Tunisia’s ruling Islamists and opposition extend talks on new PM

November 3, 2013 8:24 am
 Tunisian members of security forces and supporters hold portraits and national flags and carry a fake coffin during a demonstration organized by unions outside the interior ministry on October 28, 2013/AFP
Tunisian members of security forces and supporters hold portraits and national flags and carry a fake coffin during a demonstration organized by unions outside the interior ministry on October 28, 2013/AFP

, Tunis November 3- Tunisia’s ruling Islamist party Ennahda and the opposition have agreed to extend their negotiations after failing to choose a new prime minister to steer the country out of its political crisis.

“We have not reached a consensus on the prime minister… We are going to continue discussions for another day or two in order to arrive at a consensus,” said senior Ennahda official Ameur Larayedh, after around 12 hours of talks on Saturday.

According to politicians contacted by AFP, the negotiators could not decide between Mohamed Ennaceur, 79, supported by the opposition, and Ahmed Mestiri, 88, backed by Ennahda and its allies.

Both are well respected and served under the late Habib Bourguiba, who led the fight for Tunisia’s independence from its French colonial masters and served as its first president (1957-1987).

Tensions have gripped Tunisia since the 2011 uprising that toppled longtime dictator Zine El Abidine Ben Ali, who came to power in 1987. The current crisis was triggered by the murder this year of two opposition politicians by suspected Islamist radicals.

Ennahda, a moderate Islamist party whose resignation has been demanded by the opposition, has pledged to step down and allow the creation of a government of independents as part of a roadmap to resolve the crisis.

After months of stalling, the Islamist-led government opened talks with the opposition on October 25 to form the new government, agree on a much-delayed constitution and prepare for elections.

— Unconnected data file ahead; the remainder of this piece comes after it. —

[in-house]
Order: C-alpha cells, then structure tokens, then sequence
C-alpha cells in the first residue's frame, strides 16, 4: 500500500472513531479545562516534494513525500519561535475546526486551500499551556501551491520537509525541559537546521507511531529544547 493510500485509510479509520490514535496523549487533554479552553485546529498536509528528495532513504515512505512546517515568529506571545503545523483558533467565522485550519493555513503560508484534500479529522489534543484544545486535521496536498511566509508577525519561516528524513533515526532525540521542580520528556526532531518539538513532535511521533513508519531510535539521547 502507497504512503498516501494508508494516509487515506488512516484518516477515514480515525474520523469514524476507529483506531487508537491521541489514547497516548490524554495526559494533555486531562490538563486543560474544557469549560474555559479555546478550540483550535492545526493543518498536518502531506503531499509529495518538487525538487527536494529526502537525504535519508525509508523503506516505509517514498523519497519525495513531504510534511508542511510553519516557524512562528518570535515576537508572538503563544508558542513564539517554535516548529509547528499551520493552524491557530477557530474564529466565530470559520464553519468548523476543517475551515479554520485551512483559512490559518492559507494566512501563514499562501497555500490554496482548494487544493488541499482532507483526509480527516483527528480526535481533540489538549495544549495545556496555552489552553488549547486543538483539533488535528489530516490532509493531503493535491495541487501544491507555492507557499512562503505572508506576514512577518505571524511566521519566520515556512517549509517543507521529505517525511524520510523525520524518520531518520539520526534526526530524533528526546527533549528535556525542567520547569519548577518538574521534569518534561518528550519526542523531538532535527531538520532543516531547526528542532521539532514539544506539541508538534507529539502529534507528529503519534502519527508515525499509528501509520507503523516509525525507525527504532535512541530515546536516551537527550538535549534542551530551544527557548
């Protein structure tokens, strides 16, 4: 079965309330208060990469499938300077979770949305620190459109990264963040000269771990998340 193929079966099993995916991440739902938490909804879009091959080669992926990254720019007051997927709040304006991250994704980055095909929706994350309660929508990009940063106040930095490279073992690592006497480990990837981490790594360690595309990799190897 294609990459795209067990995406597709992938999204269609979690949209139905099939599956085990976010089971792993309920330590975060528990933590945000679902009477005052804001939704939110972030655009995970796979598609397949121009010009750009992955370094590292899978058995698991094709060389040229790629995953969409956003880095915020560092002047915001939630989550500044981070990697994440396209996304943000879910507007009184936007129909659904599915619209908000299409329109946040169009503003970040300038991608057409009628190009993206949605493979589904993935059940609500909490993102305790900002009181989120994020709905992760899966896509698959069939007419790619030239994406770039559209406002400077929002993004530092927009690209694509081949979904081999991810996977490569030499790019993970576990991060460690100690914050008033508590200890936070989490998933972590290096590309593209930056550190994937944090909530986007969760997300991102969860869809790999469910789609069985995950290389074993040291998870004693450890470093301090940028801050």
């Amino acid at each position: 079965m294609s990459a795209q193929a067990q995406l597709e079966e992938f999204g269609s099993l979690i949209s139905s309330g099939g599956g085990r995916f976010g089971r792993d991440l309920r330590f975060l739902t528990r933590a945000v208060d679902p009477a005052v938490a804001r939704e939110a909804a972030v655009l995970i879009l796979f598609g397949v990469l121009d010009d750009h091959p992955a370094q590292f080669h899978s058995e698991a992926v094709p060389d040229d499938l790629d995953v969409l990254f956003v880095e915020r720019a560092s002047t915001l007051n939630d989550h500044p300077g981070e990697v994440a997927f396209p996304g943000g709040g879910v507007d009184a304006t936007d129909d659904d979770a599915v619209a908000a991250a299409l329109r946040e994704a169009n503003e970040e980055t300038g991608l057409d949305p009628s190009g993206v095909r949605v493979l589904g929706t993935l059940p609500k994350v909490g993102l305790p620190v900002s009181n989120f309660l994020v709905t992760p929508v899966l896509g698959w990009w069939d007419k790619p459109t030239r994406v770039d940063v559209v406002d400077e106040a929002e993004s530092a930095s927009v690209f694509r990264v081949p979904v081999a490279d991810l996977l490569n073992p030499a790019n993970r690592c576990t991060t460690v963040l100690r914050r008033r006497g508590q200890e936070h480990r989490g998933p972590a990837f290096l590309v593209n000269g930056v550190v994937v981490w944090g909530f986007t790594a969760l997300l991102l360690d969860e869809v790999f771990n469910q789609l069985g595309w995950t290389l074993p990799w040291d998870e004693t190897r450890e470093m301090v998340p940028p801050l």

The roadmap to resolve the crisis was drafted by mediators including the powerful UGTT trade union.

The negotiating committee comprising the head of the National Constituent Assembly (ANC), Mustapha Ben Jaafar, Ennahda chief Rached Ghannouchi and five opposition figures met on Saturday with UGTT secretary general Housine Abassi.

“We consider Mestiri to be the man of the moment,” said Ennahda spokesman Zied Laadhari. “He is equally distant from everyone.”

But Mourad Amdouni, a representative for a coalition of leftist parties, said Mestiri “is not (physically) up to fulfilling the mission of prime minister”.

Mestiri held several key portfolios in successive governments under Bourguiba — finance, justice, defence and interior — while Ennaceur is an expert on social affairs.

Whoever is tapped will have two weeks to form a government of independents to prepare for elections.

Larayedh has pledged to step down so long as the timetable is respected.

The ANC, which finally met in plenary session on Saturday to discuss steps to speed up procedures after several delays, has until the end of November to draw up a new constitution and an electoral law.

The electoral timetable was set back after a court ruled that the selection by the ANC of an electoral commission, which had been slated for Saturday, must be postponed until a law creating it is passed.

But the office of President Moncef Marzouki announced on Saturday morning that he had promulgated the law.

It was in July that opposition MP Mohamed Brahmi was gunned down outside his house, six months after the murder of another opposition politician.

Both killings were blamed on suspected jihadists, suppressed under the regime of Ben Ali and now accused of a wave of violence that has hit the country since his ouster.

Militant Islamists have been blamed for the unrest, including a deadly attack last year on the US embassy in Tunis and ambushes targeting security forces in the rugged border region with Algeria.

On Wednesday, a suicide bomber blew himself up at a beach in the popular tourist resort of Sousse, and minutes later security forces foiled another attack in nearby Monastir.

Tunisia has also been reeling from economic hardship — a driving force behind the 2011 uprising — with inflation running at more than six percent, a weak dinar and steep budget deficit of around 7.4 percent of gross domestic product.


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